These were the topics that we talked about during the second Darwin Web Standards meetup.
At the last meetup we talked about Microdata and how that the implementation of this feature will go a long way to making a more semantic web. The basic concept is that you can take a chunk of information, like a series of event listings, and apply Vocabulary declarations (for Microdata) or specific class attributes (for Microformats) and turn the information into something that a machine can understand.
This week we took a look at a few real world examples including:
In the past week I noticed that Microformats are much more common than Microdata, and during that quest for knowledge came across the FireFox Addon – Operator. The add on is activated when you visit a page that contains Microformats (doesn’t work for Microdata) and it allows you to add events directly to your Google Calendar. Try it out. It’s Cool!
We have convinced, hopefully, Ciaran to head off and add these tags to his own site and tell us how he got along at the next meet up.
As you might have seen from our last post we had a question come through from Bianca about Online Payment facilities. Peter came back with a fairly detailed answer which we discussed during the meet up as well as looking at a range of providers.
- Business Catalyst – Fully Functional – Michael Hawkes from Captovate mentioned these guys as one of the top shelf options when it comes to ecommerce requirements.
- Mal’s Ecommerce – Fully Functional – Ian Symonds from Dialog mentioned Mal’s ecommerce as an other end of the scale alternative to business catalyst.
- Shopify – Hosted Shop – Justin Avery shared the next few. Shopify offers an AMAZING competition each year.
- Bigcartel – Hosted Shop – Very simlar to Shopify
- Etsy – Hosted Shop – Simlary to Big Cartel but is more Artsy
- Eventbrite – Event Management – There is very little customisation to the pages on offer here, but handles everything else you might need around running an event.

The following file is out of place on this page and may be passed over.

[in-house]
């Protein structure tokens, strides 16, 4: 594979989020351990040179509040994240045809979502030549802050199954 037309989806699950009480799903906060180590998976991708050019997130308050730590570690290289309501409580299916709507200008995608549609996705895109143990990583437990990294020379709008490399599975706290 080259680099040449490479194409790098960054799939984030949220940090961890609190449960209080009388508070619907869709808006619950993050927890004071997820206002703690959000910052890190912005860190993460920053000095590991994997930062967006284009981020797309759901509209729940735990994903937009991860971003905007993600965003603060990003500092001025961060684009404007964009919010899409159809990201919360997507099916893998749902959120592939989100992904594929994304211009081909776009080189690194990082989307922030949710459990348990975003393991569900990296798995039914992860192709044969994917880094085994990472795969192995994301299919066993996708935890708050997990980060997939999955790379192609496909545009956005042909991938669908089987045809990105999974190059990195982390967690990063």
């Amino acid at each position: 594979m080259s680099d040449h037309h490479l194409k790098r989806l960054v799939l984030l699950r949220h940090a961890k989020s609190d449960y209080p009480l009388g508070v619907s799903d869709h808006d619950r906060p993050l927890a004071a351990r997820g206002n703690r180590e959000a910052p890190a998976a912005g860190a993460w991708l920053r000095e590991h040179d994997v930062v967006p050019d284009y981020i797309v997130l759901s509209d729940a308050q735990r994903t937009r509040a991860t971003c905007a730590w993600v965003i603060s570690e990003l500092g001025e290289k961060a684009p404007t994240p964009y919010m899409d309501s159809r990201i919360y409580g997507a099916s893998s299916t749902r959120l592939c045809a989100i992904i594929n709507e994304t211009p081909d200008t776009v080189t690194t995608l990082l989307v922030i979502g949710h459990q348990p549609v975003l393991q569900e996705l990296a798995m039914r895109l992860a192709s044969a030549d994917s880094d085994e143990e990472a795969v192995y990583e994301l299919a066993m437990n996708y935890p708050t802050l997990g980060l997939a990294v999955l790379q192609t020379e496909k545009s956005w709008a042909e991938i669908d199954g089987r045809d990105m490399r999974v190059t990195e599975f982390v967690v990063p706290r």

- Eventarc – Event Management – Richard from Captovate mentioned this as one he has used before. Sounds similar to Eventbrite but allows for much more customisation of the pages.
Typography & Responsive Design
- EM Calculator – EM’s are tough to keep track of, especially as they’re worked off their immediate parent rather than the root EM (unless you want to try ‘rem‘.
- Typekit – Add a line of code to your pages and choose from hundreds of web fonts. Simple, bulletproof, standards compliant, accessible, and totally legal.
- Font Squirrel – If you’ve already got the fonts you want to use then this tool is for you. Simply upload your fonts and you get the .ttf, .eot, .woff, .svg conterpart and some example CSS to get you going.
- Google Fonts – Google come up with yet another great free tool with their own font service. Don’t worry about hosting your own, get it from them
- Cufon is something that Richard has used before during one of his client implementations. It’s a bit older than the others, but it’s all horses for courses
- Nice Web Type has a great list of tools for getting started with web typography. It’s not just about the fonts!
- IA – Responsive Design – Information Architects do an amazing job of responsive design.